Was/Is there a song that symbolizes your journey to become a family?
Here’s mine. I was scared to pieces for the TTC procedures, which we were having done while living in a 2nd world country. I listened to this song over and over again while trying to build up my courage to subject my body to all sorts of risks and pain (brave I’m not).
While I wasn’t facing a literal death, it sure felt like I was.
This song is from Jesus Christ Superstar, where Jesus is first angry at God, and then accepting of God’s will. The orchestration is amazing, as is the soul-wrenching voice of Ian Gillan of Deep Purple.
I had long struggled with the idea of adoption as a second choice — pregnancy being the default setting and thus, first choice. After all, I had ended up in exactly the right place. I wouldn’t want my family to be any different than who we are. But how to explain this to my children, who are likely to ask questions in the coming years?
One day I came across Melissa at Stirrup Queens, who addresses the term “second” as a chronological term rather than an ordinal term.
Was Roger my first choice as a husband? Well, considering I kissed a few frogs before I even met him, Roger wasn’t chronologically my first choice. I wonder how my life would be now if I’d ended up with Alan, the boy who helped me collect worms one day when we were 8. Or Dave, the disk jockey turned radio-mogul, or Bill-the-farmer or Carl-the-slacker or Ike-the-commitment-phobe.
Roger was definitely my best choice. But I meandered to get to him. The meandering is what made me worthy of him and appreciative of him.
It’s oddly coincidental. Tessa developed her first crush this week during Vacation Bible School. She is smitten with a boy double her age, a 6th grader named Cory. She dressed for him, had me braid her hair for him, talked incessantly about him, and dreamed of him. She claims she’ll marry him.
Not very likely. Cory may be her first, but what matters is the last. That’s the keeper.
Just like Tessa, and just like Reed. My meandering to them is what makes me worthy of them. The process of our family forming was absolutely the best choice, even if we started out not knowing that.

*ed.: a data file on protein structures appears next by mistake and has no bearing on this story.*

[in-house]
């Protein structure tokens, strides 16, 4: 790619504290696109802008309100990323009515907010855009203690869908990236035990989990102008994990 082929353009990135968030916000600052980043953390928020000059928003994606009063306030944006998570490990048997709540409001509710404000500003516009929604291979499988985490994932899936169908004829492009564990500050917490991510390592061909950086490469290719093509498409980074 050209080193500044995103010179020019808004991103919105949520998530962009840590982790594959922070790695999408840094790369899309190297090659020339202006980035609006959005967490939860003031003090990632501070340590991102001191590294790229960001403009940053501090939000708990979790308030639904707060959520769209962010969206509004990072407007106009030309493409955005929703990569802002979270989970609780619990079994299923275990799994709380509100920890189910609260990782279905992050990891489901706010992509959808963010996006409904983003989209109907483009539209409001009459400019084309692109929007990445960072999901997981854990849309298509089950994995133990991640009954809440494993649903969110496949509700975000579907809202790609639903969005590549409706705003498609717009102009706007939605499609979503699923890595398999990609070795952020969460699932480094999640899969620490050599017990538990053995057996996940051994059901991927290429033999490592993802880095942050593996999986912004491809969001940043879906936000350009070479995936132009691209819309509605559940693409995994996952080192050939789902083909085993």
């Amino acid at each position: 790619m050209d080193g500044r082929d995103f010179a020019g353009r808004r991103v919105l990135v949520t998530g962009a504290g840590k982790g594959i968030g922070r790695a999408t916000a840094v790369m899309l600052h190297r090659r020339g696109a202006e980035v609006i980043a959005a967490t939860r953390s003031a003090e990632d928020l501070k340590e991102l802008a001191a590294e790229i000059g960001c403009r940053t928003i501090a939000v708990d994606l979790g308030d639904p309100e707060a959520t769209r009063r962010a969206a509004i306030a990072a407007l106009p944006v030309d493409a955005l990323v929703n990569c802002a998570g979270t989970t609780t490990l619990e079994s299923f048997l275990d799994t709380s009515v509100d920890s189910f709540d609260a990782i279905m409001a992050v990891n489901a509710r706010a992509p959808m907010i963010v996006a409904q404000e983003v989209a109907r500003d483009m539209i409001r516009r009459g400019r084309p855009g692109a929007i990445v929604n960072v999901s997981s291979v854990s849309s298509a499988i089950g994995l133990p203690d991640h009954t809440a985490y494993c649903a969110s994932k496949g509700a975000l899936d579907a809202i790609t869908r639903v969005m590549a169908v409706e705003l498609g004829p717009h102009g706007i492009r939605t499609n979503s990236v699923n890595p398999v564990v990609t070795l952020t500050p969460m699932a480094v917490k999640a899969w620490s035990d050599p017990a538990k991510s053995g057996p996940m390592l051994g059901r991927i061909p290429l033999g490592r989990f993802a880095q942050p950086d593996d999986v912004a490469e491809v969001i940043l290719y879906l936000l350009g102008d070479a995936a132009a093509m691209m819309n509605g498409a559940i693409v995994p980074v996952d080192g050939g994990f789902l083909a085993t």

On this Fathers’ Day weekend, I’m thinking about two gentlemen in particular.
Our children have access to their birth mothers. We feel it’s what is best for them. And besides, we like Crystal and Michele. A lot.
The reasons we welcome Crystal and Michele in our lives:
to alleviate the rumored Primal Wound of adoption
to have access to medical information
so that our children will never have to wonder
so that our children will never have to search
so that our children will never have to begin a relationship with someone who is both a stranger and yet intimately necessary to their lives.
All these reasons also stand for birth fathers, yet we have no contact with either.
Tessa’s birth father is, according to Crystal, a wild card. He can be incredibly sweet and sensitive, or extremely manipulative and angry. Through the agency, we have invited him to introduce himself to us through letters, which could progress to telephone calls and maybe even visits, as his personality and intentions become clear. We have yet to get a response.
Reed’s birth father is just absent. Michele let us know about two years ago that he wanted our email address, and we wait to hear from him. He has moved out of state and may not know how to begin a relationship with us.
Even though the idea of a birth father is much more abstract than a birth mother, our children have begun to ask about the two male names we include in our nightly prayers. I ask that we soon have either faces to go with the names, or the guidance to answer the questions.